Tuesday, 25 January 2011

GUEST POST: The EMA debate

Guest Post from Kate Taylor, University of York graduate with BSc (Hons) in Psychology, currently working as an Associate Risk Consultant at Ernst & Young, London. Attended Prudhoe Community High School, in my constituency from 2002-2007.

For my final two years whilst studying at Prudhoe Community High School I received £30 per week Education Maintenance Allowance. I proceeded to secure a place at a top ten university and now work for one of the UK's big four accountancy firms. Did I need the money? Yes. Does everybody? That's what we need to find out.

My E.M.A paid for my petrol to get to school. However, E.M.A alone couldn't have supported that. For an average 17 year old, driving a 'typical' car, insurance is £1200, then there's the cost of the car itself. E.M.A at its maximum pays £1200 a year. I, therefore, had to buy the £250, L-reg Metro with money that I had earned from my part time jobs that I'd had since the day I turned 16, and paid for the insurance with Birthday and Christmas money. The bus is argued as an alternative option, but as we in the Northumbrian countryside are more that aware, it's not always feasible. Then there are the additional costs of lunches and books.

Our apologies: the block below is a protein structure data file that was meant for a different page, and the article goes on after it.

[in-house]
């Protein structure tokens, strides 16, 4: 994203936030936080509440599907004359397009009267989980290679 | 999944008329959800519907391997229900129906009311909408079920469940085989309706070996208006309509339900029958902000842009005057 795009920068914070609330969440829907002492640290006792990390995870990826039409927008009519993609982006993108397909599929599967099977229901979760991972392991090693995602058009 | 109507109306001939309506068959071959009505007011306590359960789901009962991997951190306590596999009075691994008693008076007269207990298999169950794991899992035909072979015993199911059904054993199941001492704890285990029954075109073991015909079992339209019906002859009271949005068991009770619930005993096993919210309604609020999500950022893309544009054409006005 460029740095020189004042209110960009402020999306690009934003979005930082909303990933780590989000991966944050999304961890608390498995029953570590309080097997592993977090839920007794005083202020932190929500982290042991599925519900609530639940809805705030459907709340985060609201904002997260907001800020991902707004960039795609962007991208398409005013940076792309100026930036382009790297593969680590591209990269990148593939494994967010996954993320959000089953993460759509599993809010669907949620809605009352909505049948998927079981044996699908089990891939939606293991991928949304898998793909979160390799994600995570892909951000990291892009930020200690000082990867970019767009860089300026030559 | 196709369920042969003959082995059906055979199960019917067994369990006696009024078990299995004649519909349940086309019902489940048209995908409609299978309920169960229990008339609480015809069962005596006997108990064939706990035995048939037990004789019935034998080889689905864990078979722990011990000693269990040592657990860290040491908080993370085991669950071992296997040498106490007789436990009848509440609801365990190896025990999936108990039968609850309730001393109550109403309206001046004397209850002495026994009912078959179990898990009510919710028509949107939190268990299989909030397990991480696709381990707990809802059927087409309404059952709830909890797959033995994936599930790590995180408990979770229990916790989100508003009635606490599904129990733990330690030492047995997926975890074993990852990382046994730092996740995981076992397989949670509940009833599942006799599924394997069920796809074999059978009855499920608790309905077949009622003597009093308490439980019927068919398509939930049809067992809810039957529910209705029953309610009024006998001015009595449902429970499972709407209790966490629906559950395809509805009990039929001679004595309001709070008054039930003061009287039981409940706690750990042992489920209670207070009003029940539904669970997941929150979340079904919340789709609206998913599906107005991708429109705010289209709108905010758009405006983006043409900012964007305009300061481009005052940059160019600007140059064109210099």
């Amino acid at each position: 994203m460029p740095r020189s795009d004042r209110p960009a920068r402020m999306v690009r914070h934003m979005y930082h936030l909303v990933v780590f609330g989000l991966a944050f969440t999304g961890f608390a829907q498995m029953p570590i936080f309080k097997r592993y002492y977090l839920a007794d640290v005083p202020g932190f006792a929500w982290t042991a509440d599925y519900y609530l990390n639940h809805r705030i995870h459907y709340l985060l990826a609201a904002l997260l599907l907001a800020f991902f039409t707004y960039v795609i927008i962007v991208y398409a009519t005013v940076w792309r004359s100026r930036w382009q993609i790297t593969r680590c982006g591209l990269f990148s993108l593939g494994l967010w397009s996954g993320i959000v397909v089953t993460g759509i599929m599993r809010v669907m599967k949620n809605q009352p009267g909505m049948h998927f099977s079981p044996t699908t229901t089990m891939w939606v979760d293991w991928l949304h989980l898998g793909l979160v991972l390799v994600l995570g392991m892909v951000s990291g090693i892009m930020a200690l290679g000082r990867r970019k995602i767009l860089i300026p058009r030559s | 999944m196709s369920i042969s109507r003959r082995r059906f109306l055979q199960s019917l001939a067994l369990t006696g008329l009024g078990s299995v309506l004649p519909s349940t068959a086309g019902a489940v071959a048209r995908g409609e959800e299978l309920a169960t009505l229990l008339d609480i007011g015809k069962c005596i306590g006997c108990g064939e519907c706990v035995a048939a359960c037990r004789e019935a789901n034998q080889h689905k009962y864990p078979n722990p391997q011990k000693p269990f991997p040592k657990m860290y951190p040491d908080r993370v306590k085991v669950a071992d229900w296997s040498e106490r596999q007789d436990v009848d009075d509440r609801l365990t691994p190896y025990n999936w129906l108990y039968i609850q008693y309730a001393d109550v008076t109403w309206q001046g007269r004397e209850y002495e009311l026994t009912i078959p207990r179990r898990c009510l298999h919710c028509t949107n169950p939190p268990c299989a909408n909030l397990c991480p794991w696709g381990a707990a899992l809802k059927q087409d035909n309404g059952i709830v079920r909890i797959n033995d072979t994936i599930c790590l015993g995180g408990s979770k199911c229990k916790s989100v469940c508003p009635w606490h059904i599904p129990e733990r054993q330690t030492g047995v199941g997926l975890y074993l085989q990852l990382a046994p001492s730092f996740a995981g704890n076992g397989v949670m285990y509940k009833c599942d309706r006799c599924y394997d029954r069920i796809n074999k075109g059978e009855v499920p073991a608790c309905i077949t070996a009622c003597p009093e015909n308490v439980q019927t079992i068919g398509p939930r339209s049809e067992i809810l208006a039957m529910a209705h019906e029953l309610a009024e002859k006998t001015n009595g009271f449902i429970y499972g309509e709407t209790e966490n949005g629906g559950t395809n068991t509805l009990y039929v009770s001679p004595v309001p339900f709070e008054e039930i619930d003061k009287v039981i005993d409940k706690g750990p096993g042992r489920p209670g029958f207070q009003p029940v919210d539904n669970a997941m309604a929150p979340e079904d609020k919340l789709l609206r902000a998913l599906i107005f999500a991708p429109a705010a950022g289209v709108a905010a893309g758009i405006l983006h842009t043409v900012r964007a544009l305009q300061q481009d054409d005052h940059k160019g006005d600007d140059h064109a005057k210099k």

However, not everybody is as needy of the allowance as me. There were students who live next door to the school receiving the same £30 that I utilized to support travel costs, and worse, students whose self-employed parents were playing the system to give them £30 that they simply used for nights out. Many courses provide the course materials that students need, so the £30 for travel and books argument is simply invalid. So do we maintain or even worsen the current deficit that the Labour government has left us with by continuing to give out £30 a week to so many students, or do we save £500 million a year and leave certain students unable to get to school and college?

I support the view of the Coalition Government, in that the current system, which pays £30 a week to less well- off students, could be better targeted at genuinely poor students I think scrapping the allowance and putting money back into schools for a hardship fund for those truly in need is the right way forward.

Is it nice to have that extra £30? Of course it is. But we must focus that assistance on those that really need it.